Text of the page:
Gympie Region Deputy Mayor Tony Perrett surveys Gympie’s biggest new tax liability, the Bonnick Rd tip. Councillors were told state and federal charges would impact consumers and ratepayers.
Gympie Region Deputy Mayor Tony Perrett surveys Gympie’s biggest new tax liability, the Bonnick Rd tip. Councillors were told state and federal charges would impact consumers and ratepayers. Craig Warhurst

Councillors voice hidden tax fears

JULIA Gillard's carbon tax could combine disastrously with new State Government commercial waste levies to create a hidden new super-tax on all Queenslanders, Gympie Regional Council was told yesterday.

The council's community and economic development committee was told the new charges could cost up to $90 for every tonne of commercial waste dumped at landfill.

Deputy Mayor Tony Perrett said State Government charges on construction and other industrial waste would hit consumers, including councils, and these extra costs would have to be passed on to ratepayers.

The state charges also appeared to be designed for expansion, with specific provision for them to apply to residents dumping domestic garbage.

"It's in the legislation, but at the moment the charge on domestic rubbish is zero," he said, adding that this could be changed at the stroke of a pen.

The meeting was told that the state charges would initially apply to commercial rubbish, including construction waste and would add substantially to the cost of housing.

A carbon tax impact would combine with any state costs on council landfill practices to become a hidden tax, which councils would be forced to collect on behalf of the State and Federal Governments.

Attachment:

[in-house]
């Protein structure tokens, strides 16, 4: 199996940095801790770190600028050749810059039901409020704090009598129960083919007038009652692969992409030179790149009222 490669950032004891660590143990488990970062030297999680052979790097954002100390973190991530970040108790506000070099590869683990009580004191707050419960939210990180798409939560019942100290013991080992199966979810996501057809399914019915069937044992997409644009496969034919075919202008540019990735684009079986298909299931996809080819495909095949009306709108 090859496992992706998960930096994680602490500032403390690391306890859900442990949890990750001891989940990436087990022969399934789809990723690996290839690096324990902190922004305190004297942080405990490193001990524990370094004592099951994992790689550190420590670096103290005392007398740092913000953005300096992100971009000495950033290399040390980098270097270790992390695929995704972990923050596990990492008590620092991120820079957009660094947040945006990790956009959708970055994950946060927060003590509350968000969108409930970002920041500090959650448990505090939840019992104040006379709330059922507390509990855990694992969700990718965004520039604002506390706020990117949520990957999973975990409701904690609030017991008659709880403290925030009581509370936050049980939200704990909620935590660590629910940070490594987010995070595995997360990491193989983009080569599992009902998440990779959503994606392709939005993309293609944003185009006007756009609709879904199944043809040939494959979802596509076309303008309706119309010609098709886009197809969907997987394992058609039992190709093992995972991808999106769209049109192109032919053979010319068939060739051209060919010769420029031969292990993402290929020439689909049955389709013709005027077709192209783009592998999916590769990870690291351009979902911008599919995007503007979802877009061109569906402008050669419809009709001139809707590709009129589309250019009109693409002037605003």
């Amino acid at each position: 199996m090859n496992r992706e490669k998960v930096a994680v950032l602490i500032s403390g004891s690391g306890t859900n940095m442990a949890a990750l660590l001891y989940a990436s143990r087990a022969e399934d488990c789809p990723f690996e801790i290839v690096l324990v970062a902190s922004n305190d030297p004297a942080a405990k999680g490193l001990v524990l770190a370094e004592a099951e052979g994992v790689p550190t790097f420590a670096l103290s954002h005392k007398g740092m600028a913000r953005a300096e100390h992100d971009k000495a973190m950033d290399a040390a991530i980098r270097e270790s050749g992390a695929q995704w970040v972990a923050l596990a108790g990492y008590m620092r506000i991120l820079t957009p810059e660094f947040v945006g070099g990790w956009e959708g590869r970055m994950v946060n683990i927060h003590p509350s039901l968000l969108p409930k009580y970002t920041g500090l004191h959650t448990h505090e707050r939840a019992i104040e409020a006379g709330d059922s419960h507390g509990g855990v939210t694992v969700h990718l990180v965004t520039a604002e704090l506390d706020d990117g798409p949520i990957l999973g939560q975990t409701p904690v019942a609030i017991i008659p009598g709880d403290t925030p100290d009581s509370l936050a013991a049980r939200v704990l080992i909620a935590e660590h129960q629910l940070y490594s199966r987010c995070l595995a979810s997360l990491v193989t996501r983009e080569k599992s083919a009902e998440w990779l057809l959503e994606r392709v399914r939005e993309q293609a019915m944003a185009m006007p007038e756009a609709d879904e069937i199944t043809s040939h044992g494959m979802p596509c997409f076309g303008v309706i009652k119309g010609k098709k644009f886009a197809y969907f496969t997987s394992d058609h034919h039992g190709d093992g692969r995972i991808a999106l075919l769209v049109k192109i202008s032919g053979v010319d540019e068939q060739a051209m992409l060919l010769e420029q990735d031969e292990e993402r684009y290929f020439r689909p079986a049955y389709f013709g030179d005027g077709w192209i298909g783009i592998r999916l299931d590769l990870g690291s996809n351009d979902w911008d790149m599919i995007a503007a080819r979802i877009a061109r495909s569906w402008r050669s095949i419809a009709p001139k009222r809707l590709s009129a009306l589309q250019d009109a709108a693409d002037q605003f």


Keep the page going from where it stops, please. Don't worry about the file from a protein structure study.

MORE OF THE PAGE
Councillors were also highly critical of their own lobby group, the Local Government Association, accusing it of failing to represent council views strongly enough.

The Federal Government carbon tax and the State Government waste levy (to be introduced from December 1) would have "a big impact on (the cost of) home construction", Mayor Ron Dyne told fellow councillors yesterday.

"They say they are trying to encourage construction and keep the economy running, but they keep knocking it back down," he said.

Cr Perrett said that while the state charges were designed to discourage consumers from dumping recyclable waste on landfill sites, Gympie residents were already achieving good results with recycling.

"They don't need to be taxed into doing something they are working on already," he said.

"It is one of the sneakiest pieces of legislation I've ever seen and the carbon tax will reinforce that.

"I haven't heard anything about any exemptions for local government and there is no benefit for us.

"It is a hidden tax we are required to collect."

Councillor Larry Friske said: "The poor worker in this country is being required to pay for the wastefulness of governments".

"I think it just highlights the desperation of the Australian and State Governments to raise money.

"They've wasted so much over the years, they've got to now punish the people who've been paying all along."

The meeting was told the state industry waste levy would begin on December 1, with the probability that carbon taxes could add "$40 to $50 a tonne" on top, to make a total hidden tax of "$80 to $90 a tonne."

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